World-renowned butterfly scientist Dr Martin Warren has been awarded with an OBE for services to the environment in the New Year's Honours List.
Martin, 62, who has just retired as Chief Executive of wildlife charity Butterfly Conservation, has devoted his working life and the majority of his spare time to protecting butterflies and moths.
He has played a hugely important role in increasing the public’s awareness of butterflies and moths and has helped provide the roadmap for how we protect them for future generations.
Martin completed his PHD on butterfly ecology at Cambridge University and later worked as a butterfly ecologist for the Nature Conservancy Council, giving advice on more than 300 important sites.
He joined the fledgling Butterfly Conservation in 1993 as its first ever member of staff, becoming chief executive ten years later.
Under his tenure the organisation has quickly grown beyond recognition. Butterfly Conservation now employs more than 70 staff, manages 34 reserves and runs the world’s largest insect citizen science project, the Big Butterfly Count, amongst several leading recording schemes.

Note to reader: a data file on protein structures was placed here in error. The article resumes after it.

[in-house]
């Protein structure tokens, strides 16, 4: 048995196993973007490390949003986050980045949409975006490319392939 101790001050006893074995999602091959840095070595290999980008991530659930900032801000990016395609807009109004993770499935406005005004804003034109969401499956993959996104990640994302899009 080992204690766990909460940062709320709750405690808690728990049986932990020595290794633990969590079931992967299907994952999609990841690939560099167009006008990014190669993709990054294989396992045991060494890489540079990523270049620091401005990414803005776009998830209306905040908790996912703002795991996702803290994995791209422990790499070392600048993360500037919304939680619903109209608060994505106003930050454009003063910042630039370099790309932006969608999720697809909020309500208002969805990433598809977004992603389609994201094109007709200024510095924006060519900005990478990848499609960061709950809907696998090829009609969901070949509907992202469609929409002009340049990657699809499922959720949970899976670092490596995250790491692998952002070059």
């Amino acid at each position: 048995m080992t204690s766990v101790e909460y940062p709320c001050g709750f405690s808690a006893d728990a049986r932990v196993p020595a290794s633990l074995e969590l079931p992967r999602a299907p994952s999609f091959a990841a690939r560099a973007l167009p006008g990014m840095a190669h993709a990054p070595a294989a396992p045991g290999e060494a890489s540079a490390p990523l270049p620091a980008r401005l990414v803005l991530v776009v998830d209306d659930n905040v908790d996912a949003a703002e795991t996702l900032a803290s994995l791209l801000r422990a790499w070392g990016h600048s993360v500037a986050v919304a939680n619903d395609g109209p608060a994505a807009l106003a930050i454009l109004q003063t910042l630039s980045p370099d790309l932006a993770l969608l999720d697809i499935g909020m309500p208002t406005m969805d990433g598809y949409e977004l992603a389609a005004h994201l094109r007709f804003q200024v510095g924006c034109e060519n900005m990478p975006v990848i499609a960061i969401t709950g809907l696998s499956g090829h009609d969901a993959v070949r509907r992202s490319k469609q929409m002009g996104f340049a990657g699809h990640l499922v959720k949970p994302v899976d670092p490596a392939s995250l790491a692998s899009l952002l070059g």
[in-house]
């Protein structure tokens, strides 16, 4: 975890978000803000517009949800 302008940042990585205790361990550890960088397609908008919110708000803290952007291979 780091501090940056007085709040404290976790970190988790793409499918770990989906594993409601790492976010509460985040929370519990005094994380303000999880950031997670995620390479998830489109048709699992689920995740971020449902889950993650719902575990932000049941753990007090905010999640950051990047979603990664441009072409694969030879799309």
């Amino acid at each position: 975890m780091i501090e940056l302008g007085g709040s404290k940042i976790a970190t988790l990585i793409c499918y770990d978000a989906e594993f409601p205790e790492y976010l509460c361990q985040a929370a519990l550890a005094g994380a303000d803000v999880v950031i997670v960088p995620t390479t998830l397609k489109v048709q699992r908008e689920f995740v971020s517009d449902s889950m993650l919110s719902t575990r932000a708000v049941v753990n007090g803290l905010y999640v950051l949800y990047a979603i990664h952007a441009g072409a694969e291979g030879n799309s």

Martin has published more than 300 scientific papers and reports and is co-author of several books. BBC Wildlife Magazine has voted him one of the UK’s top 10 conservationists.
Famously modest, Martin also gets his hands dirty by helping to manage Butterfly Conservation’s reserve at Alners Gorse in North Dorset.
Dr Warren said: “During my career I have tried to shine a spotlight on the plight of butterflies and moths and understand what this means to the future of our planet.
I am deeply honoured to be to receive this award but it is as much a tribute to my colleagues at Butterfly conservation who have done so much to help reverse the fortunes of these beautiful insects and improve the environment for future generations.”
Julie Williams, Acting Chief Executive said: “One of the reasons why UK butterflies and moths have such a high profile is the lifetime’s work of Martin.
“His unstinting dedication in standing up for our beleaguered butterflies and moths has long been an inspiration to BC staff and the wider wildlife conservation community.
“To be recognised in this fashion is a fitting tribute for his unique contribution to the UK’s wildlife heritage."